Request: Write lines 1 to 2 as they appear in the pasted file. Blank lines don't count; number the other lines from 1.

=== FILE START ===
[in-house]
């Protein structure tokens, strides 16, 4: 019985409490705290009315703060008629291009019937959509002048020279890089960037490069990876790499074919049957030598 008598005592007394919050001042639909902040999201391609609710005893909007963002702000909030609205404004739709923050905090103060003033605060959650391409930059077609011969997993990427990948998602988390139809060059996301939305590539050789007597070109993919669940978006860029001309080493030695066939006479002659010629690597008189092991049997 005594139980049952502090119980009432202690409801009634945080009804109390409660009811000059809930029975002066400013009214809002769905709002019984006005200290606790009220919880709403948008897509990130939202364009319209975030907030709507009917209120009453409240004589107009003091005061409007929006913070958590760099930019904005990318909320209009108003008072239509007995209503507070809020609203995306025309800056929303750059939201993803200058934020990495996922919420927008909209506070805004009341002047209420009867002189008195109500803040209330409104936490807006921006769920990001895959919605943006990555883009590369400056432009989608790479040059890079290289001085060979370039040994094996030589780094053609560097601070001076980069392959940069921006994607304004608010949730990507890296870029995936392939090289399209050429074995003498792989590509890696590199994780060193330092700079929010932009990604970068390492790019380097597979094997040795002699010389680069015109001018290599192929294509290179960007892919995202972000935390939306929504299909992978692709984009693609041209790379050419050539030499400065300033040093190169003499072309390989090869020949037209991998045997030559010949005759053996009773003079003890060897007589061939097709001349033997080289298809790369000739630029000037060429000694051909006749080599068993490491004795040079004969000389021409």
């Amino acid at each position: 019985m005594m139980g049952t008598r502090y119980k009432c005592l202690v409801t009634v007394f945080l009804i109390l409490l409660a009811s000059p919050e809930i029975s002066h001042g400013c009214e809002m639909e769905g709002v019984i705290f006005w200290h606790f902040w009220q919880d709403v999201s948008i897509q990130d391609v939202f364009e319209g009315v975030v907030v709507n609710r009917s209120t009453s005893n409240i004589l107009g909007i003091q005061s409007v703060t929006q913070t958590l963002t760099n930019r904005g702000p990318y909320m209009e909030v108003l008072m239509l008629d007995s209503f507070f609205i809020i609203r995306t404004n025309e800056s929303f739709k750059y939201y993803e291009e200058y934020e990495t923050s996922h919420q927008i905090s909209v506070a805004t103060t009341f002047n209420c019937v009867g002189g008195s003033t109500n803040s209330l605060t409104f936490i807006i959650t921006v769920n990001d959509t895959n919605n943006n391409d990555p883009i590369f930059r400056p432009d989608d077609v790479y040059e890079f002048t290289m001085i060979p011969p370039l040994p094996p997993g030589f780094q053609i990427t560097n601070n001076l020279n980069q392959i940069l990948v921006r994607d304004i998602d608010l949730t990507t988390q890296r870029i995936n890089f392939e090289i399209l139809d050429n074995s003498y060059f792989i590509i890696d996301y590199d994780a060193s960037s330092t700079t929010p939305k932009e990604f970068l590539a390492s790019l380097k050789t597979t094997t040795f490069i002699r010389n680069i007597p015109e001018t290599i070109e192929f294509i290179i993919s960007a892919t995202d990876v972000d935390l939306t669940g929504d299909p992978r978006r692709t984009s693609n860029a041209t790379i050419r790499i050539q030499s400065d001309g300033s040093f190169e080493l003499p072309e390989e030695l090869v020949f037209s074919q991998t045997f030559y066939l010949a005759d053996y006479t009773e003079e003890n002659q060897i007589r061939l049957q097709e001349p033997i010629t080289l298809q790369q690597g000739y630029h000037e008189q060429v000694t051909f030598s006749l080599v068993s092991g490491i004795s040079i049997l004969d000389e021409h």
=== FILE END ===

[in-house]
């Protein structure tokens, strides 16, 4: 019985409490705290009315703060008629291009019937959509002048020279890089960037490069990876790499074919049957030598 008598005592007394919050001042639909902040999201391609609710005893909007963002702000909030609205404004739709923050905090103060003033605060959650391409930059077609011969997993990427990948998602988390139809060059996301939305590539050789007597070109993919669940978006860029001309080493030695066939006479002659010629690597008189092991049997 005594139980049952502090119980009432202690409801009634945080009804109390409660009811000059809930029975002066400013009214809002769905709002019984006005200290606790009220919880709403948008897509990130939202364009319209975030907030709507009917209120009453409240004589107009003091005061409007929006913070958590760099930019904005990318909320209009108003008072239509007995209503507070809020609203995306025309800056929303750059939201993803200058934020990495996922919420927008909209506070805004009341002047209420009867002189008195109500803040209330409104936490807006921006769920990001895959919605943006990555883009590369400056432009989608790479040059890079290289001085060979370039040994094996030589780094053609560097601070001076980069392959940069921006994607304004608010949730990507890296870029995936392939090289399209050429074995003498792989590509890696590199994780060193330092700079929010932009990604970068390492790019380097597979094997040795002699010389680069015109001018290599192929294509290179960007892919995202972000935390939306929504299909992978692709984009693609041209790379050419050539030499400065300033040093190169003499072309390989090869020949037209991998045997030559010949005759053996009773003079003890060897007589061939097709001349033997080289298809790369000739630029000037060429000694051909006749080599068993490491004795040079004969000389021409």